Below the Hwy. 70 Bridge, the Feather River is open year around for steelhead, trout, bass, catfish and panfish. Check DFW regulations for species limits, gear restrictions and salmon regulations.

Flows are now 2220 cfs in the Low flow at Oroville, with 1050 cfs being released from the Thermalito Afterbay Outlet, for a total of 3270 cfs below the Outlet. The project total outflow was 5190 cfs. The Gridley gauge data showed 3488 cfs at the time of this writing, which is marginal for safe powerboat operation. Propeller driven boats are not recommended below 3500 cfs. Remember that release changes can occur without notice. The water temperature is 60 to 66 degrees at station FRA in the Low Flow and below the Thermalito Afterbay Outlet at station FOW, the sensor is still offline with no current data available. The water is clear in the Low Flow with about ten feet or more of visibility and below the Thermalito Afterbay Outlet the water is off slightly color with about eight feet of visibility.

King salmon opens Thursday, July 16th and what’s left of early run of the spring kings have moved right through the lower river up into the "Low Flow" section of the river, which remains closed to salmon fishing. The fish are not stopping at the confluence of the "Low Flow" and the Thermalito Afterbay Outlet before moving upriver and they're not rolling much to reveal their presence at all. A scouting trip on Tuesday the 14th, revealed very few fish in the river from the Gridley launch to and above the Afterbay outlet. Look for an update on Golden State Guide Service's page after the opener.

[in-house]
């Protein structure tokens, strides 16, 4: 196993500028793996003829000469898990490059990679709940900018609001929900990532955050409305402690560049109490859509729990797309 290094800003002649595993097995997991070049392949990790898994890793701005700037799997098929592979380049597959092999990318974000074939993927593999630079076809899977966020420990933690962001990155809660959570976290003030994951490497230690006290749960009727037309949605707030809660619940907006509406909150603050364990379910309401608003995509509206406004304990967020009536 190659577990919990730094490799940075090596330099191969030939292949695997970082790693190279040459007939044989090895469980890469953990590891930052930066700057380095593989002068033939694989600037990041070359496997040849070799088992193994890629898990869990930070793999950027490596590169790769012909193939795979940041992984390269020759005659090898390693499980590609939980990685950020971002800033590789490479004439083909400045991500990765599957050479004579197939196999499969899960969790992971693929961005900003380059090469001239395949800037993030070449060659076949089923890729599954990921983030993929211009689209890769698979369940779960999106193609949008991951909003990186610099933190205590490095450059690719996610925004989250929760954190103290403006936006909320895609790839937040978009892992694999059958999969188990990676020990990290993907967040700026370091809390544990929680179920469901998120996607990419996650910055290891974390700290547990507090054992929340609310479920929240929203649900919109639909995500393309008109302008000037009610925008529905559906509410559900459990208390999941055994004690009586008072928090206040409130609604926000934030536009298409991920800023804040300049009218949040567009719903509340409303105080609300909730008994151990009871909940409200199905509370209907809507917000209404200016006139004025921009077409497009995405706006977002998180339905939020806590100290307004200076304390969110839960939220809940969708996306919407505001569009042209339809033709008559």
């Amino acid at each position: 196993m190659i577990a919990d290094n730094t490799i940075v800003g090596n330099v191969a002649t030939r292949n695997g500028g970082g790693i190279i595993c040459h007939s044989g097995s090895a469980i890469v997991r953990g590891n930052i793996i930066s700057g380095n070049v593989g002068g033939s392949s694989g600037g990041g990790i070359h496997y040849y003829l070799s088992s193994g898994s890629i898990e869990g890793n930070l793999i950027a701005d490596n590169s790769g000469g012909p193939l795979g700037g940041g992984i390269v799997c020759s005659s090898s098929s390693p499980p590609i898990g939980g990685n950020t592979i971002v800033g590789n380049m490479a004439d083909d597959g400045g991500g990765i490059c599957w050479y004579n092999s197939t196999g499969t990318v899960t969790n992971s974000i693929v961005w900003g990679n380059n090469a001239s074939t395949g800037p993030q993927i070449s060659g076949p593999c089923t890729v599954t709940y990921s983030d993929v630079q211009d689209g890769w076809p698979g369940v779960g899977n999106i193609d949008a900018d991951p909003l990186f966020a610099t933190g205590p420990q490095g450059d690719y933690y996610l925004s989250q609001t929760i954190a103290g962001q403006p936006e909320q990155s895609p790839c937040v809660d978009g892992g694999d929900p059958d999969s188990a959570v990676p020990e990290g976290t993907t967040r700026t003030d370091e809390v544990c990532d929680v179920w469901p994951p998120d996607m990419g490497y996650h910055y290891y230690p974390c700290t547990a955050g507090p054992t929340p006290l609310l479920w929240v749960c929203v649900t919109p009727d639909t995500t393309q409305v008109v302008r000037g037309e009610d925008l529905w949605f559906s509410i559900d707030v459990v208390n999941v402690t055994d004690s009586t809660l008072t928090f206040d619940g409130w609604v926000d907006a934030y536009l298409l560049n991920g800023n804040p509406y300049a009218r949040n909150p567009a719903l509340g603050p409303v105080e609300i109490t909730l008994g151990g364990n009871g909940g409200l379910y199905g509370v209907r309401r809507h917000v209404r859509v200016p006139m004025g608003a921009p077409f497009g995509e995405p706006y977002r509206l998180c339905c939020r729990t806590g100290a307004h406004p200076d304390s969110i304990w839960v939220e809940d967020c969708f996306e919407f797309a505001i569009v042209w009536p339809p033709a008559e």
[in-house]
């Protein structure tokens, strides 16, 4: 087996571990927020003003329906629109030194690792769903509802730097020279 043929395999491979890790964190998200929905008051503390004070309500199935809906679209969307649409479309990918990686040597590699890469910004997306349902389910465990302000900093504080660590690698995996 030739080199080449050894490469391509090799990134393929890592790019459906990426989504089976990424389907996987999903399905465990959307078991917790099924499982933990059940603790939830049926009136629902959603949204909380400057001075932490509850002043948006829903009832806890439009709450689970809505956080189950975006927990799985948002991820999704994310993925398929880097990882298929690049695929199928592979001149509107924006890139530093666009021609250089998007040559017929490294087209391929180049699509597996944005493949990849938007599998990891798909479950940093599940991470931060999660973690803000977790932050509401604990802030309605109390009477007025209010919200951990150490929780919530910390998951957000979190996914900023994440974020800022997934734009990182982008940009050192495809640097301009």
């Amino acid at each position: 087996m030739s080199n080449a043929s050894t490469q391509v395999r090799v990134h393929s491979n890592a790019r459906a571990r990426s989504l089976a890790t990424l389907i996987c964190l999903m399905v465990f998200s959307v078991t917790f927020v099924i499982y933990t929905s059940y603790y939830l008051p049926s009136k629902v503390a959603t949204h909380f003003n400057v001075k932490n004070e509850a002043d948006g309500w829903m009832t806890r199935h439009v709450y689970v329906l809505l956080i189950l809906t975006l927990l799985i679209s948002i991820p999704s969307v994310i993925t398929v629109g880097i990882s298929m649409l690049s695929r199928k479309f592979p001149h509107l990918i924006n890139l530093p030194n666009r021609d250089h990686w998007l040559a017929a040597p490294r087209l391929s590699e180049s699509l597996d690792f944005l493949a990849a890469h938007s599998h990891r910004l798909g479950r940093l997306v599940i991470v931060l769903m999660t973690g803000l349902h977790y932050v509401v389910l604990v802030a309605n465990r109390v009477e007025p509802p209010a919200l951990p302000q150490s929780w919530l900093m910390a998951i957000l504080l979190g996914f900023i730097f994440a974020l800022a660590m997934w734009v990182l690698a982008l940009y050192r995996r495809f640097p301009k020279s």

Currently the river remains in its summer pattern with trout biting early or late in the day in the heads of riffles and then holding in the deeper pools or runs during mid-day.
Higher river flows has made fishing tough and wading extremely difficult in the low flow. Local anglers have been taking some nice trout and steelhead while fishing from kayaks in the Low Flow, using nightcrawlers and Rooster Tail spinners.

For trout or steelhead try side drifting nightcrawlers with a size 14 Corky and drifting or soaking roe in the deeper pools. The fish are occasionally feeding on aquatic insects. For the fly fisher, streamers and aquatic insect imitations: (Caddis, Chironimids, Mayflies & Midges) in small, size 14-16 nymphs are a good bet in lower flows. Tan Birdsnests, olive or tan Fox Poohpahs, soft hackle emergers and San Juan Worms have been getting bit.

There's been little if any boat traffic on the river below the Hwy. 162 Bridge. Most drift boaters fly fish nymphs under strike indicators, or swing streamers when fishing for trout or steelhead in the Low Flow.

* Please note that only hatchery trout (those fish under 16 inches) and hatchery steelhead may be taken from the Feather. Wild fish -- (those with an adipose fin) must be released. The daily bag limit is 2 hatchery trout, or steelhead, with a maximum of 4 in possession.

Oroville State Wildlife Area ponds are kicking out some bass, bluegill and sunfish for anglers fishing the ponds near weed beds or stickups. Grass mats are thick with bass hitting lures on top in the moss, early and late. Use small chatter-baits, buzz baits, topwater lures, creature baits or nightcrawlers for bass and red worms or small flies for the bluegill or sunfish.

The General Hunting Season is now closed in the Oroville State Wildlife Area.
The Wildlife Area Hunting season opens September 1st with the Dove opener.
Non-Lead shotshells only are permitted for hunting on state lands.
See regulations regarding Hunting and area use at the CDFW webpage.

Craig Bentley has been an outdoor writer, photographer, outfitter and fishing guide for over twenty years in Northern California. Based out of Oroville, his articles, perspectives, reports and stories on fishing have been featured in many outdoor publications as well as local newspapers and radio talk shows. Craig can be reached via e-mail at His report is posted courtesy of the Oroville Chamber of Commerce.